Skip to content

Part 1: Writing Secure Software

How-to Develop Threat-proof Software

In today’s world of online theft and cyber attacks, writing secure software is more important than ever. For many developers, however, security is typically an afterthought, if it is considered at all. In the next few blogs, I’m going to walk through one possible process for developing secure software in an attempt to demystify the process.

Security by Design

Ideally, security should be architected into software from day one. Waiting until your project is nearly complete before doing a threat analysis on the system design can cost substantially more due to the amount of refactoring necessary to mitigate those threats. Identifying and mitigating potential security threats early in your development process will save you countless hours.

‘Security by design’ means that you take steps to protect your software from known security threats, but also expect a malicious user to attack your system and take the appropriate measures to minimize the impact if a security vulnerability is exploited. One process for developing secure software follows these steps:

  • Understand potential threats
  • Create a threat model
  • Identify potential threats
  • Prioritize the potential threats
  • Mitigate potential threats
  • Maintaining security over time

Understand Potential Threats

The first step to properly analyze security threats to your software is to understand the potential threats. A popular acronym for potential security threats is “S.T.R.I.D.E.”.

  • Spoofing Identity – Pretending to be a user other than yourself.
  • Tampering with Data – Malicious modification of data. This could be done directly in a database, or modification of data as it is transferred between a client and the server.
  • Repudiation – Occurs when a user makes a change or initiates some action in the system, but later denies performing the action and the system lacks the necessary tracking or audit logs to prove otherwise.
  • Information Disclosure – Exposure of data to users that should not be allowed to view it
  • Denial of service – These attacks aim to deny service to valid users.
  • Elevation of privilege – A scenario where a user has gained privileged access to the system and can perform actions to compromise the entire system.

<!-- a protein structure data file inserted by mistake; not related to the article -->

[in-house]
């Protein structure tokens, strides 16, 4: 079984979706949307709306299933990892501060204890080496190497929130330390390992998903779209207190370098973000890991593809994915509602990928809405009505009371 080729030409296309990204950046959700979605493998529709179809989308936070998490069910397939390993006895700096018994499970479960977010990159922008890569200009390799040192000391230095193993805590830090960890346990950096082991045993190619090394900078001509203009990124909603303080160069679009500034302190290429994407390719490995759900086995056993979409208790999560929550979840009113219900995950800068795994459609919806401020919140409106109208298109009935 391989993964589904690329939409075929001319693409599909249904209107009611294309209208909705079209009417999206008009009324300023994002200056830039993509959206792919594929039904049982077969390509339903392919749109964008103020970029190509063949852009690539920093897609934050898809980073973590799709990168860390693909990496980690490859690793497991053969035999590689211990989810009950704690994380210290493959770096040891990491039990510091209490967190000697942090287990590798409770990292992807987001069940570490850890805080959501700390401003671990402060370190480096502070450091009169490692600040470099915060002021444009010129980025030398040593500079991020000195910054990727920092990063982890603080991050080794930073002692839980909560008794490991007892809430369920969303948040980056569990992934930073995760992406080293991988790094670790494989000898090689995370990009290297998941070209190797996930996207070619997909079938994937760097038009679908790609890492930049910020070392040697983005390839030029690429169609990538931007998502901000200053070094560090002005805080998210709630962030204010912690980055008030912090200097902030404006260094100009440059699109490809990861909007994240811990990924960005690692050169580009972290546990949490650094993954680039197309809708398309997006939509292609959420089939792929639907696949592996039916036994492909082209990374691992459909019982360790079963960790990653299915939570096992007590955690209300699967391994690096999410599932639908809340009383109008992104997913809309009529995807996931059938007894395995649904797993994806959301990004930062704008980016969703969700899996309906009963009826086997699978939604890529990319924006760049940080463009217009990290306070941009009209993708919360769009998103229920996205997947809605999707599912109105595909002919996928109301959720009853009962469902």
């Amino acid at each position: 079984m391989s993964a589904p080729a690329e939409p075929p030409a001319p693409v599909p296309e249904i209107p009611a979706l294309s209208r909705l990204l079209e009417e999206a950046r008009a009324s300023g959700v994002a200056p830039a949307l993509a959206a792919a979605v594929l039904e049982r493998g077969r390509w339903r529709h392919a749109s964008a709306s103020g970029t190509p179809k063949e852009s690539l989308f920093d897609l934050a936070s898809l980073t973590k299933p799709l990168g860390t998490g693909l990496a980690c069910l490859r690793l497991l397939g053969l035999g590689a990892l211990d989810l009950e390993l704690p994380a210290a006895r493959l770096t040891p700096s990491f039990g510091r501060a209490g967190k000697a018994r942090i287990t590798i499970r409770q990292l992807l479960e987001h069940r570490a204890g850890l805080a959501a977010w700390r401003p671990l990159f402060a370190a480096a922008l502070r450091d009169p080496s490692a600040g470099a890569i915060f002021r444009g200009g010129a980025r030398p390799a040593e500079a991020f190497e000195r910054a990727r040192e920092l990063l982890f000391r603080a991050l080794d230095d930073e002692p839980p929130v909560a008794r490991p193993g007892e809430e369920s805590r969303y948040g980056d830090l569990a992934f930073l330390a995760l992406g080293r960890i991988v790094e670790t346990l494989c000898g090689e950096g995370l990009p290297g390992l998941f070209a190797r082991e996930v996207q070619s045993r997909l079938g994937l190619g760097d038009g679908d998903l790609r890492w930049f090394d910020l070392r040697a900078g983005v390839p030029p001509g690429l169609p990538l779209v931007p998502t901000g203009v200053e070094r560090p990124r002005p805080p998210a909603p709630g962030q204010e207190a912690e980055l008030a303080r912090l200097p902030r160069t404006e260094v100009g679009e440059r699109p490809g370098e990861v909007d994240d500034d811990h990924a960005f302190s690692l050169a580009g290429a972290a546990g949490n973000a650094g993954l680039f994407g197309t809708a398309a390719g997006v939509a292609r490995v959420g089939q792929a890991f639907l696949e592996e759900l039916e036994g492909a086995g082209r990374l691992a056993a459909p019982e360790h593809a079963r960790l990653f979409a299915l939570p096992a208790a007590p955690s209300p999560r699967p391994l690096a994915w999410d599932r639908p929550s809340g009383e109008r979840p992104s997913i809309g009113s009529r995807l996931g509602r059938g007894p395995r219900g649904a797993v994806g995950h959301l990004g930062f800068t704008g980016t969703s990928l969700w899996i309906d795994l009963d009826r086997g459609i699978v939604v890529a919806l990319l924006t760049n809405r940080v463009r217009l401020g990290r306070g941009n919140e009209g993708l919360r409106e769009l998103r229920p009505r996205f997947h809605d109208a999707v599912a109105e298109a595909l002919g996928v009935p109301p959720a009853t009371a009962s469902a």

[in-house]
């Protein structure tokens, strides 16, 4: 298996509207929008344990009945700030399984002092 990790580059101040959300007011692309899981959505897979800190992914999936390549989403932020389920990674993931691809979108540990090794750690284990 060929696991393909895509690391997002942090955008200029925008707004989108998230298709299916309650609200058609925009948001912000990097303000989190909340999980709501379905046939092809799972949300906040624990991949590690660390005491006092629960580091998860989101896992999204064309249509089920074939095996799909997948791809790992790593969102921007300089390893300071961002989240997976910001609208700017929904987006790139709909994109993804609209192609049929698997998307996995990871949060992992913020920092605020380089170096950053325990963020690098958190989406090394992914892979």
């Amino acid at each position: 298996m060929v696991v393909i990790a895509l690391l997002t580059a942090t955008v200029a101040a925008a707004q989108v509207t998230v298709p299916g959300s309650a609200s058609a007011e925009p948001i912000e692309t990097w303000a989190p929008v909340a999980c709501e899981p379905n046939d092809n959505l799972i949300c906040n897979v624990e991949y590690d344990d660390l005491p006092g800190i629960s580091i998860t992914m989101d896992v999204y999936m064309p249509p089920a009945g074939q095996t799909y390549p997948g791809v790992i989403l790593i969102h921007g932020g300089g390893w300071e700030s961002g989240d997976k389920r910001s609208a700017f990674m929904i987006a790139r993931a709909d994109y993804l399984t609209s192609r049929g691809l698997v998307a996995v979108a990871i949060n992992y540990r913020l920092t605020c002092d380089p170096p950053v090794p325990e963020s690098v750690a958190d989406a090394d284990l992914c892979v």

Create A Threat Model

Keeping the 6 classifications of STRIDE in mind, you can then evaluate your system architecture looking for potential risks. A good way to visualize this is to develop a threat model. The intent behind the threat model diagram is to create a visual representation of the components of your system and the interactions between them. Let’s take a look at a simple example.

This system is composed of a web service, a client that interacts with the service and a database from which the web service serves data.. For this example, I’ve specified a Windows Communication Foundation (WCF) service although you could think of this as any web service. The lines between each component represent the interactions between components. The dashed red lines represent trust boundaries. The trust boundaries indicate which processes can trust each other. Any line that crosses a trust boundary must be analyzed as a potential security vulnerability.

Obviously, this is a very high level diagram. For each of the components, you should create additional diagrams with more detail. Figure 2 is an example of a more detailed diagram of the WCF Service component.

In this case, you can see that I chose to draw a trust boundary between the service and its configuration file because the configuration file is outside of the compiled code. We may decide later that this is a low risk area, but it is important to include it on the initial diagram to enumerate as many potential threats as possible.

Identify Potential Threats

Once we have developed our threat model diagrams, it is time to identify potential threats. Applying the STRIDE acronym for each component can help identify potential threats. Ask yourself questions like “How might an attacker spoof a valid identity here?” or “Could someone tamper with data sent or received?”. Treat this phase like a brainstorming session – write down all potential risks, no matter how unlikely. The prioritization phase will help identify which risks are worthwhile to address.

While this list of potential threats is not meant to be exhaustive, hopefully it gives you an idea of things to consider.

WCF Client

  1. WCF Client settings might be stored in a config file. This file could be tampered with to redirect the client to a man in the middle attack.
  2. Data sent across the wire to the WCF Service could be visible to an attacker using a packet capture tool.
  3. Is authentication with the WCF Service required? Does the user provide those credentials? Or are they embedded in the code?
  4. Data sent from the WCF Client could be redirected to an alternate server and captured without the user’s knowledge.
  5. A malicious user might do a memory dump of the client process, looking for sensitive information.

WCF Service

  1. WCF settings file could be tampered with to reduce security on an endpoint.
  2. Data in the incoming request might attempt a SQL injection attack.
  3. Assuming the WCF Service requires authentication, the caller might have stolen user credentials and are not who they say they are.
  4. If the database is remote, a malicious user might monitor the traffic between the WCF Service and the database.
  5. If the service is running as an administrative level user and the service is compromised, it could be used to perform more destructive actions on the server or even network.

In the next blog, I will discuss how to prioritize these potential risks and develop strategies for mitigating the high-priority risks.

Written by Wayne Creasey.

Contact the AZ-400 Cohort Team

This field is for validation purposes and should be left unchanged.